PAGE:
Human rights groups urge Powell to rethink discriminatory policy towards Haitian refugees
"There's no question that the best solution is to restore stability and democracy in Haiti and we applaud Secretary Powell for his visit," says Women's Commission Director of External Relations Wendy Young. "But at the same time, the United States must recognize that stability in Haiti is a long way off, and that we must offer protection to Haitian refugees fleeing the violence who turn to us for help."
In February, 1,000 Haitians were intercepted at sea and forcibly returned to Haiti; most were not even given an opportunity to voice their fear of political persecution and request asylum. More recently, 7 Haitian women were deported - one was 5 months pregnant - despite the continued insecurity and political violence throughout the Caribbean nation.
The Women's Commission and the Florida Immigrant Advocacy Center (FIAC) last week filed a petition with the United Nations Working Group on Arbitrary Detention asking the organization to investigate the way in which Haitians are detained in the United States and declare that the government's detention policy violates international law.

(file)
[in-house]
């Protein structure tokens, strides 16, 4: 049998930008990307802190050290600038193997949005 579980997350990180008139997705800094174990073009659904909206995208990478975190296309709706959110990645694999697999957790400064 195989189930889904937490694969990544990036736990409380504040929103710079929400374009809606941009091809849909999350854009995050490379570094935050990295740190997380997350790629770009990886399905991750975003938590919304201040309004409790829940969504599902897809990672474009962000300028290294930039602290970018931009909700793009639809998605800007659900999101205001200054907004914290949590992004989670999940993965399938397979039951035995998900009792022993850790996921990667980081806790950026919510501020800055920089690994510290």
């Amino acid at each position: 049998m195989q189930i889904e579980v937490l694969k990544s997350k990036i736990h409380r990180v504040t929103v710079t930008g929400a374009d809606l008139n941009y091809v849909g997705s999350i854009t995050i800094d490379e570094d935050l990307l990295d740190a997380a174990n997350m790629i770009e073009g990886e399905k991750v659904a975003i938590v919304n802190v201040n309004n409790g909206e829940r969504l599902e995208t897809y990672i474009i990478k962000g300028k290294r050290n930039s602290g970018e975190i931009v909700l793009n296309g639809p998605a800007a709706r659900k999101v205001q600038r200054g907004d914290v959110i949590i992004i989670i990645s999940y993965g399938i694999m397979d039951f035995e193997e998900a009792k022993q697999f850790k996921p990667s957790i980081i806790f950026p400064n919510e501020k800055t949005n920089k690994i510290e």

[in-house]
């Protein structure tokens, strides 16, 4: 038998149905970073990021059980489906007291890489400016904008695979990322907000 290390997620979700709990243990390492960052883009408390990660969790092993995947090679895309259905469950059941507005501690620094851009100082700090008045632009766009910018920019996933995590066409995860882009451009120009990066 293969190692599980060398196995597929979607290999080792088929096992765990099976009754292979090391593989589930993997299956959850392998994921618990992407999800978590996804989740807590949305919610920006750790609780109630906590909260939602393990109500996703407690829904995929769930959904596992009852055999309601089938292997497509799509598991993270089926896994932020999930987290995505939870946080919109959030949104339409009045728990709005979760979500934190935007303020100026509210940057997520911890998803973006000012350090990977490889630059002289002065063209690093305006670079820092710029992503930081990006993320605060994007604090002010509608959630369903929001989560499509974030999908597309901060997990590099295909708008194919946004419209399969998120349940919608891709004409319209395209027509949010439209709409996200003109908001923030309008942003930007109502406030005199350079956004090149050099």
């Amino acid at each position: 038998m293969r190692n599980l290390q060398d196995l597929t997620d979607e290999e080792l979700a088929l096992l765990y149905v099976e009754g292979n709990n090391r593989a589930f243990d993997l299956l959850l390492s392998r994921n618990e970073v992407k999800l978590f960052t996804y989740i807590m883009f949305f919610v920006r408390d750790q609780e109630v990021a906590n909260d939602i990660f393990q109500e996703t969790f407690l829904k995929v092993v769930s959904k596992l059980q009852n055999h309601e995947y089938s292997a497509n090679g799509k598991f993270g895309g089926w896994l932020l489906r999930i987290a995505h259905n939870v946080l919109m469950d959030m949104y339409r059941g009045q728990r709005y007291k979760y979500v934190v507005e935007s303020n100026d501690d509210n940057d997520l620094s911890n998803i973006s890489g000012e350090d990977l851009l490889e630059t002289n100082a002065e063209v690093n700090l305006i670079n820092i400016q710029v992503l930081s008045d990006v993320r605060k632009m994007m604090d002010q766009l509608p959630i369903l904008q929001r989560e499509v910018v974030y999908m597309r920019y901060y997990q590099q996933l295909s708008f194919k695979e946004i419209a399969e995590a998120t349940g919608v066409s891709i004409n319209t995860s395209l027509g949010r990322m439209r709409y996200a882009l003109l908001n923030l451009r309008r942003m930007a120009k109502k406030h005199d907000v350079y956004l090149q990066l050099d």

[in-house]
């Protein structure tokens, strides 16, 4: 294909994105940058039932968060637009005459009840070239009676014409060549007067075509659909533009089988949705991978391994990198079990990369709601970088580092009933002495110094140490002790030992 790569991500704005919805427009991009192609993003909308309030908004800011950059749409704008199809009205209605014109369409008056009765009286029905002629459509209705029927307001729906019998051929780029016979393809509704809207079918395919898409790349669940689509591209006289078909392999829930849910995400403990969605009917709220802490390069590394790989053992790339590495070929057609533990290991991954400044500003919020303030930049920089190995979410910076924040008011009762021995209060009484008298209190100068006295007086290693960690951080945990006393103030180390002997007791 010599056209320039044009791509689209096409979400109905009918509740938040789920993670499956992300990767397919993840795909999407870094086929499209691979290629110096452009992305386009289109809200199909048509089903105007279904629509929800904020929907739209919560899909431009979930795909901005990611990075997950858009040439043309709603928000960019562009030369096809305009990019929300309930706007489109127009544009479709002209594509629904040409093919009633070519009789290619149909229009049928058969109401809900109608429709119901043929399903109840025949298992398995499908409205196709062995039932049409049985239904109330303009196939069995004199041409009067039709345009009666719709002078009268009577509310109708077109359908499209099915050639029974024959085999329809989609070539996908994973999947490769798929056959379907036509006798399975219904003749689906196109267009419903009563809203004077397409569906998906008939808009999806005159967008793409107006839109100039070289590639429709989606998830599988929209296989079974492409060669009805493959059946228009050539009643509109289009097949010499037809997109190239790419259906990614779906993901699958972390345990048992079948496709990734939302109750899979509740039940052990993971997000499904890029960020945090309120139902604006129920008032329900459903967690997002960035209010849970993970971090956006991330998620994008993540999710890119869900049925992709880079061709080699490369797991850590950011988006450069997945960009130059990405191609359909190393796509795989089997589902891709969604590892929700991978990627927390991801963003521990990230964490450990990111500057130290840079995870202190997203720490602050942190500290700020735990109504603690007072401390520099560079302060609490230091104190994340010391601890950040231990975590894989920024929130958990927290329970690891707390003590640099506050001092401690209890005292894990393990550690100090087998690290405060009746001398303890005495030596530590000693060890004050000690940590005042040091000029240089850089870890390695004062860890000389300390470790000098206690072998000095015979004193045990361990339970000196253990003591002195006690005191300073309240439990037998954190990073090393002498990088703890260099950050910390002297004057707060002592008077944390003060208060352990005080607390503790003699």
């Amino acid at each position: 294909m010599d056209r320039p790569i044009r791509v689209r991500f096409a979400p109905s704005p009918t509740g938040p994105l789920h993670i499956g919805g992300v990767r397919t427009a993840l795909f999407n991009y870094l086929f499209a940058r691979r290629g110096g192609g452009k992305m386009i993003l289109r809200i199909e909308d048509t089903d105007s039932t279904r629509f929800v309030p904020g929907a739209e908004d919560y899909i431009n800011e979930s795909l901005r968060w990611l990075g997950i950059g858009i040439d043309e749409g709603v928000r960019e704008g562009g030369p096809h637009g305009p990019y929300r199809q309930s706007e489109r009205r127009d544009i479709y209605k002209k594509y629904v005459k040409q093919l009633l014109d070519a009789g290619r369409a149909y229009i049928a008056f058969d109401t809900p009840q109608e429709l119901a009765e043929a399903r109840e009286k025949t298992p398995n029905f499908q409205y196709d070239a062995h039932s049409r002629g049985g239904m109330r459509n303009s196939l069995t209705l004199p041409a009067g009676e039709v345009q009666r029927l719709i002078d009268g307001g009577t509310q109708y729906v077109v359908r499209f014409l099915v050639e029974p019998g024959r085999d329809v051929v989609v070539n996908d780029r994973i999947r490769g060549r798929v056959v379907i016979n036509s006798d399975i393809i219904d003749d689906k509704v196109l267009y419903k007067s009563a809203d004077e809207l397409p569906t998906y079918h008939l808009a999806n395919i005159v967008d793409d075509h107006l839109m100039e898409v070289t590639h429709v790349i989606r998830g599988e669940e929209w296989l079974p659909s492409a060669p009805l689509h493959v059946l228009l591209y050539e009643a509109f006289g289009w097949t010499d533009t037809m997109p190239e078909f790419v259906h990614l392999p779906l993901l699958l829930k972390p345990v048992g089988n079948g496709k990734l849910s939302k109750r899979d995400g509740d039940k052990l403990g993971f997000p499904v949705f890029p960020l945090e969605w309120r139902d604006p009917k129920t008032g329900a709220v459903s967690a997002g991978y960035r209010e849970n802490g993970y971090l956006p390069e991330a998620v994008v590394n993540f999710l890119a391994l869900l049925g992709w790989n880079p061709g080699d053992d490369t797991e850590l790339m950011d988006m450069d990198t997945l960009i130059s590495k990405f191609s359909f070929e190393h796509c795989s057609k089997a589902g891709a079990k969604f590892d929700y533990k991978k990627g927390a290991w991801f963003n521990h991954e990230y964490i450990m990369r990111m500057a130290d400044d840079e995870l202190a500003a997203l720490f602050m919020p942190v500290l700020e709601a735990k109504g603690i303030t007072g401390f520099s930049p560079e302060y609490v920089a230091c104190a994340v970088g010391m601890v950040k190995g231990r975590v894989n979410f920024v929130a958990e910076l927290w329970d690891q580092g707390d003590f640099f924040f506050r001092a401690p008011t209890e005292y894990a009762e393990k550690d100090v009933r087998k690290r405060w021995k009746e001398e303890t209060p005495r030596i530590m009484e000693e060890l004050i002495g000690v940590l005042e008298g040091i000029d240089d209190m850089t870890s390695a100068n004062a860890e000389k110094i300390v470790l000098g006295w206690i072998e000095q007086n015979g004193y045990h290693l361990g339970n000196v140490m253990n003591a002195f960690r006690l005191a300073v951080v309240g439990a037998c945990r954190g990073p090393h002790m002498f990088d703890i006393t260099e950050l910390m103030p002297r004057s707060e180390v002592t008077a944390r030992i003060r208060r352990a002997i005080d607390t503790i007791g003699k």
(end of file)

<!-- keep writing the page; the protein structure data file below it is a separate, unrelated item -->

David Shahoulian, with the law firm Holland & Knight LLP, which assisted the Women's Commission and FIAC with its UN filing says, "Refugee protection is fundamental to human rights around the globe."
The human rights body of the Organization of American States, the Inter-American Commission on Human Rights, announced recently that it will investigate the interdiction and forced return of Haitian refugees by the United States.
"If the Bush Administration wants to truly be a friend to Haitians, it will immediately halt the deportations of Haitians in the United States and the interception and forcible return of Haitians at sea until stability and democracy are achieved in the troubled nation," says Young. "Until that time we have a legal and moral obligation to help those who come to us seeking safe haven."
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